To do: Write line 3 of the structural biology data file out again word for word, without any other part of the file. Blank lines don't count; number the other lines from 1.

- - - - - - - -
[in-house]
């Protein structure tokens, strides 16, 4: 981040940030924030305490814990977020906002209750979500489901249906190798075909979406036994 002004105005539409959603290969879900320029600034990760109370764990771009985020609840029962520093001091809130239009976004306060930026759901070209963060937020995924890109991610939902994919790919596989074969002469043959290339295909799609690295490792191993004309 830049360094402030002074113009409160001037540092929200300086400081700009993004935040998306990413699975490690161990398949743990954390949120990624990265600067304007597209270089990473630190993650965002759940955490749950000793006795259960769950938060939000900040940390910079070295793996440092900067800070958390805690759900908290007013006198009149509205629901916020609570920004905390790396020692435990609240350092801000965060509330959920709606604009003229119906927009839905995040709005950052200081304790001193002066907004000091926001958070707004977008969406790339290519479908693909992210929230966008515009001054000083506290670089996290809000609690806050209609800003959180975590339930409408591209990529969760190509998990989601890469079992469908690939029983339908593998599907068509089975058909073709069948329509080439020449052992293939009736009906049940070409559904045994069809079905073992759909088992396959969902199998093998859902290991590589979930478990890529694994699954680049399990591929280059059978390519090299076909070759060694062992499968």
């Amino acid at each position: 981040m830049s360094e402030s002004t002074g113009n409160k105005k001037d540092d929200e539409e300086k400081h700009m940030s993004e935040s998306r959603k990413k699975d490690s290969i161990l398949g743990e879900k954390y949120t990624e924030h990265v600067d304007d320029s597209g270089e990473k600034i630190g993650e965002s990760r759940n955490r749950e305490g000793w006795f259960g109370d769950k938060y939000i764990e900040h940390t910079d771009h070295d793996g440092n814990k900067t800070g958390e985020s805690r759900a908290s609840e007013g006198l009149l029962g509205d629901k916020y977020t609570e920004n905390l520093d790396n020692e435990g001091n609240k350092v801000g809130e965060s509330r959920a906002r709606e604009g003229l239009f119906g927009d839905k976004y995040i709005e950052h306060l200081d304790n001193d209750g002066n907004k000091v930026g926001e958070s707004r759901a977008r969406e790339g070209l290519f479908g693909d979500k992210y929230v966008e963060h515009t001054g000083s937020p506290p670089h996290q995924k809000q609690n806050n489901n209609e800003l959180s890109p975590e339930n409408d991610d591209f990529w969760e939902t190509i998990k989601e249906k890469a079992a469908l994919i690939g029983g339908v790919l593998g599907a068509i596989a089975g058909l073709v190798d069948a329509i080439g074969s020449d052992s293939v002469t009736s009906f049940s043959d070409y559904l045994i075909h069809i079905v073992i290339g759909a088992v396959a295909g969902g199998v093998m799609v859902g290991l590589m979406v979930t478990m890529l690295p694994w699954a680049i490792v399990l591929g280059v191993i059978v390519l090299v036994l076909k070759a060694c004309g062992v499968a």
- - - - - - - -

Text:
């Amino acid at each position: 981040m830049s360094e402030s002004t002074g113009n409160k105005k001037d540092d929200e539409e300086k400081h700009m940030s993004e935040s998306r959603k990413k699975d490690s290969i161990l398949g743990e879900k954390y949120t990624e924030h990265v600067d304007d320029s597209g270089e990473k600034i630190g993650e965002s990760r759940n955490r749950e305490g000793w006795f259960g109370d769950k938060y939000i764990e900040h940390t910079d771009h070295d793996g440092n814990k900067t800070g958390e985020s805690r759900a908290s609840e007013g006198l009149l029962g509205d629901k916020y977020t609570e920004n905390l520093d790396n020692e435990g001091n609240k350092v801000g809130e965060s509330r959920a906002r709606e604009g003229l239009f119906g927009d839905k976004y995040i709005e950052h306060l200081d304790n001193d209750g002066n907004k000091v930026g926001e958070s707004r759901a977008r969406e790339g070209l290519f479908g693909d979500k992210y929230v966008e963060h515009t001054g000083s937020p506290p670089h996290q995924k809000q609690n806050n489901n209609e800003l959180s890109p975590e339930n409408d991610d591209f990529w969760e939902t190509i998990k989601e249906k890469a079992a469908l994919i690939g029983g339908v790919l593998g599907a068509i596989a089975g058909l073709v190798d069948a329509i080439g074969s020449d052992s293939v002469t009736s009906f049940s043959d070409y559904l045994i075909h069809i079905v073992i290339g759909a088992v396959a295909g969902g199998v093998m799609v859902g290991l590589m979406v979930t478990m890529l690295p694994w699954a680049i490792v399990l591929g280059v191993i059978v390519l090299v036994l076909k070759a060694c004309g062992v499968a």